Committee aims to maintain county's aging infrastructure With money tight, upkeep of roads, bridges is tough

September 19, 1995|By Larry Carson | Larry Carson,SUN STAFF

Keeping Baltimore County -- or at least its roads, bridges, alleys and underground pipes -- from falling apart is the task of a new infrastructure committee.

Jobs like relining old sewer pipes may lack the glamour of shiny new projects in the eyes of politicians looking for bragging rights, but they have to be paid for just the same -- and money is tight.

"People don't see maintenance," said the county budget director, Fred Homan, as the committee held its first meeting last week and looked at competing needs -- and the problem of too little money to pay for them all.

Reconstruction of the old drawbridge that carries Dundalk's Peninsula Expressway over Bear Creek alone will cost $6 million of the county's $10 million in federal bridge replacement funds -- this at a time when 204 of the county's 382 bridges are posted with weight restrictions because of structural problems.

The county doesn't have enough money to build the schools and classroom additions needed to accommodate projected annual enrollment increases of 3,000 students.

P. David Fields, the county's community conservation director, outlined the dilemma of whether to spend millions developing new commercial and residential areas like Owings Mills or on the needs of older Beltway communities.

"Should we spend $20 million on Red Run Boulevard," he said, or use that money to rebuild scores of deteriorating alleys, curbs and gutters in older neighborhoods?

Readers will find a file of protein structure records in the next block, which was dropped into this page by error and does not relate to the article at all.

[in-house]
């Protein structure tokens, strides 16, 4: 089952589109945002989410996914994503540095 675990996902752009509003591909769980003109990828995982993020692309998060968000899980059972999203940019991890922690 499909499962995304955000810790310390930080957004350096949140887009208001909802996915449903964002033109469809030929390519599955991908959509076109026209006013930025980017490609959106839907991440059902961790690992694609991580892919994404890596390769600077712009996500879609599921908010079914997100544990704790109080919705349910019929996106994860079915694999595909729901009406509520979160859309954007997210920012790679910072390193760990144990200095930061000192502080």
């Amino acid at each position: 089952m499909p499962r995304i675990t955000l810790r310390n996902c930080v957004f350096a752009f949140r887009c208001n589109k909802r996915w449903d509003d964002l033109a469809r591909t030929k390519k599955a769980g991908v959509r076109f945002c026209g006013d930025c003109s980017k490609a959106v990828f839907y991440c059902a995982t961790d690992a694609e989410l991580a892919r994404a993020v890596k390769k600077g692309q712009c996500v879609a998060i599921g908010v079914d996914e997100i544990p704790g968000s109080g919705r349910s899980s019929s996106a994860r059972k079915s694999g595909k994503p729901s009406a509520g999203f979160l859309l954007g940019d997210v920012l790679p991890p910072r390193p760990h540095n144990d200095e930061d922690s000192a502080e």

The committee was created by County Executive C. A. Dutch Ruppersberger III and the County Council to create a system of regular maintenance to prevent aging facilities from falling apart faster than the county can afford to fix them.

Over the next several months, officials will be making choices on what has to be done as they work on a bond referendum issue to be put before voters next year and a new two-year capital budget plan.

In the meantime, public works director Charles R. "Bob" Olsen said, the overall infrastructure -- roads, bridges, curbs, gutters and underground pipes -- "is in pretty good shape." He presented a report on the county's facilities to the committee headed by county administrative officer Merreen E. Kelly.

Mr. Olsen plans to work on a follow-up report for November listing priorities for various kinds of maintenance. That list will be used to help decide how the county's limited tax dollars should be used.

Mr. Olsen said an infusion of money for road and alley repairs over the past two years left the county in better shape overall than he expected. But he warned that bridges, roads and sewers are aging rapidly, and each winter's snows and salting will only do more damage.

Without a regular maintenance system, the county easily could fall so far behind that even huge infusions of money won't be enough to recover. The report concluded that traffic signals and signs were the most neglected area, and one with the most potential for personal tragedy.

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